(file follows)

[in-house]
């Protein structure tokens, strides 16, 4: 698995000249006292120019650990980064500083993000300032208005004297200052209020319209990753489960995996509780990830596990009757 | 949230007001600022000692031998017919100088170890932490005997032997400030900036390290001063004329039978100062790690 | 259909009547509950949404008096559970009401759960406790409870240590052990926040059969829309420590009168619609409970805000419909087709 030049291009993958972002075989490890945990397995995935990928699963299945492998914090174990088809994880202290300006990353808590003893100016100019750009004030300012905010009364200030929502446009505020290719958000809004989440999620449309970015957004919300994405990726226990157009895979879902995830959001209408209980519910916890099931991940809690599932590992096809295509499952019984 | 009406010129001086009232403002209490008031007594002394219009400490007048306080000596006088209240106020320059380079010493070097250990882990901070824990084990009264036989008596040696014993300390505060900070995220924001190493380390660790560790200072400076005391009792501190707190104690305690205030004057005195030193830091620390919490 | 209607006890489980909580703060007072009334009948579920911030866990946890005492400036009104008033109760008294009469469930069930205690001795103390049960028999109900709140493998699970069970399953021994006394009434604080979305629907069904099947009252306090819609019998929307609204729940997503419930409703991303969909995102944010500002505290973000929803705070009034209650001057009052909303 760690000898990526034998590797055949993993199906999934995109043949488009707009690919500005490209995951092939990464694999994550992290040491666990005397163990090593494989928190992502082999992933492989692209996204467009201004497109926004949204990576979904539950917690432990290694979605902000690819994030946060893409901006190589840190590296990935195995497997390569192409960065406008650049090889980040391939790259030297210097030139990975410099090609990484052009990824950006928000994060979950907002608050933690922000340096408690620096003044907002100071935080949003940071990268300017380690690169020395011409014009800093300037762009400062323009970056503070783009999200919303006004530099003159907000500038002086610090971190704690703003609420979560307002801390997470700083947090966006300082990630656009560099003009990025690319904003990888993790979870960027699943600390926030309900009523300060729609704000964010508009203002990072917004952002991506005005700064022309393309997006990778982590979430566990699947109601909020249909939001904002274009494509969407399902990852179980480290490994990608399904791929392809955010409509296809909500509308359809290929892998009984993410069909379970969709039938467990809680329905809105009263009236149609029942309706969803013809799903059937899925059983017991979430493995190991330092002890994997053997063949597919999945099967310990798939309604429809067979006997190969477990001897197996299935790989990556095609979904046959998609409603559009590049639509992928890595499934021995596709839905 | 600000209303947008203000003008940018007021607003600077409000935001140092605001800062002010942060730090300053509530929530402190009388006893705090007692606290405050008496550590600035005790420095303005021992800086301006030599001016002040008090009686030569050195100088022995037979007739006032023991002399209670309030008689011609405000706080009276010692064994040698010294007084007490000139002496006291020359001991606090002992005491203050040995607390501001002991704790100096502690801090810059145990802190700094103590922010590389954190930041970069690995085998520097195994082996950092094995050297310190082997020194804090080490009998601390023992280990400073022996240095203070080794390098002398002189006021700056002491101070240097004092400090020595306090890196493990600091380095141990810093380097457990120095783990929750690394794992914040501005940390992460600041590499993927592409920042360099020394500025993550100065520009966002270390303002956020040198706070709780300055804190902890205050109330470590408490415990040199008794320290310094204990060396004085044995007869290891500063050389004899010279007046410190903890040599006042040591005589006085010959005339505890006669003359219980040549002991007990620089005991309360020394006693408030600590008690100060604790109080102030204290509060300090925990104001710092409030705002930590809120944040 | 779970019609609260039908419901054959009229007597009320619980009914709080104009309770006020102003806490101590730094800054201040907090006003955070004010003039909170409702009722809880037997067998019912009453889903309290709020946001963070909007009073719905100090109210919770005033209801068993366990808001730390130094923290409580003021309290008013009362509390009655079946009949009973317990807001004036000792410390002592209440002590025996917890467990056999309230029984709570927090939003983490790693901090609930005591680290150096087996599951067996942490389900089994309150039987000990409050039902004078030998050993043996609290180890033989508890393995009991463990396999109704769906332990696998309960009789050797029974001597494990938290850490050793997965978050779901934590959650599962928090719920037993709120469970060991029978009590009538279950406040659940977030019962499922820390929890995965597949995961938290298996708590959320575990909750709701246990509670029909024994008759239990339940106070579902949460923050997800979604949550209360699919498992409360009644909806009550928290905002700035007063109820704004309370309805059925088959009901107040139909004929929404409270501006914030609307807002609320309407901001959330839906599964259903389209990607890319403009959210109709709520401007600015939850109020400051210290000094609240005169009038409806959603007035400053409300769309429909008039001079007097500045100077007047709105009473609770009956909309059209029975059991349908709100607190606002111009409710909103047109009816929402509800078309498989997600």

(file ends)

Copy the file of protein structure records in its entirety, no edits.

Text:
[in-house]
């Protein structure tokens, strides 16, 4: 698995000249006292120019650990980064500083993000300032208005004297200052209020319209990753489960995996509780990830596990009757 | 949230007001600022000692031998017919100088170890932490005997032997400030900036390290001063004329039978100062790690 | 259909009547509950949404008096559970009401759960406790409870240590052990926040059969829309420590009168619609409970805000419909087709 030049291009993958972002075989490890945990397995995935990928699963299945492998914090174990088809994880202290300006990353808590003893100016100019750009004030300012905010009364200030929502446009505020290719958000809004989440999620449309970015957004919300994405990726226990157009895979879902995830959001209408209980519910916890099931991940809690599932590992096809295509499952019984 | 009406010129001086009232403002209490008031007594002394219009400490007048306080000596006088209240106020320059380079010493070097250990882990901070824990084990009264036989008596040696014993300390505060900070995220924001190493380390660790560790200072400076005391009792501190707190104690305690205030004057005195030193830091620390919490 | 209607006890489980909580703060007072009334009948579920911030866990946890005492400036009104008033109760008294009469469930069930205690001795103390049960028999109900709140493998699970069970399953021994006394009434604080979305629907069904099947009252306090819609019998929307609204729940997503419930409703991303969909995102944010500002505290973000929803705070009034209650001057009052909303 760690000898990526034998590797055949993993199906999934995109043949488009707009690919500005490209995951092939990464694999994550992290040491666990005397163990090593494989928190992502082999992933492989692209996204467009201004497109926004949204990576979904539950917690432990290694979605902000690819994030946060893409901006190589840190590296990935195995497997390569192409960065406008650049090889980040391939790259030297210097030139990975410099090609990484052009990824950006928000994060979950907002608050933690922000340096408690620096003044907002100071935080949003940071990268300017380690690169020395011409014009800093300037762009400062323009970056503070783009999200919303006004530099003159907000500038002086610090971190704690703003609420979560307002801390997470700083947090966006300082990630656009560099003009990025690319904003990888993790979870960027699943600390926030309900009523300060729609704000964010508009203002990072917004952002991506005005700064022309393309997006990778982590979430566990699947109601909020249909939001904002274009494509969407399902990852179980480290490994990608399904791929392809955010409509296809909500509308359809290929892998009984993410069909379970969709039938467990809680329905809105009263009236149609029942309706969803013809799903059937899925059983017991979430493995190991330092002890994997053997063949597919999945099967310990798939309604429809067979006997190969477990001897197996299935790989990556095609979904046959998609409603559009590049639509992928890595499934021995596709839905 | 600000209303947008203000003008940018007021607003600077409000935001140092605001800062002010942060730090300053509530929530402190009388006893705090007692606290405050008496550590600035005790420095303005021992800086301006030599001016002040008090009686030569050195100088022995037979007739006032023991002399209670309030008689011609405000706080009276010692064994040698010294007084007490000139002496006291020359001991606090002992005491203050040995607390501001002991704790100096502690801090810059145990802190700094103590922010590389954190930041970069690995085998520097195994082996950092094995050297310190082997020194804090080490009998601390023992280990400073022996240095203070080794390098002398002189006021700056002491101070240097004092400090020595306090890196493990600091380095141990810093380097457990120095783990929750690394794992914040501005940390992460600041590499993927592409920042360099020394500025993550100065520009966002270390303002956020040198706070709780300055804190902890205050109330470590408490415990040199008794320290310094204990060396004085044995007869290891500063050389004899010279007046410190903890040599006042040591005589006085010959005339505890006669003359219980040549002991007990620089005991309360020394006693408030600590008690100060604790109080102030204290509060300090925990104001710092409030705002930590809120944040 | 779970019609609260039908419901054959009229007597009320619980009914709080104009309770006020102003806490101590730094800054201040907090006003955070004010003039909170409702009722809880037997067998019912009453889903309290709020946001963070909007009073719905100090109210919770005033209801068993366990808001730390130094923290409580003021309290008013009362509390009655079946009949009973317990807001004036000792410390002592209440002590025996917890467990056999309230029984709570927090939003983490790693901090609930005591680290150096087996599951067996942490389900089994309150039987000990409050039902004078030998050993043996609290180890033989508890393995009991463990396999109704769906332990696998309960009789050797029974001597494990938290850490050793997965978050779901934590959650599962928090719920037993709120469970060991029978009590009538279950406040659940977030019962499922820390929890995965597949995961938290298996708590959320575990909750709701246990509670029909024994008759239990339940106070579902949460923050997800979604949550209360699919498992409360009644909806009550928290905002700035007063109820704004309370309805059925088959009901107040139909004929929404409270501006914030609307807002609320309407901001959330839906599964259903389209990607890319403009959210109709709520401007600015939850109020400051210290000094609240005169009038409806959603007035400053409300769309429909008039001079007097500045100077007047709105009473609770009956909309059209029975059991349908709100607190606002111009409710909103047109009816929402509800078309498989997600």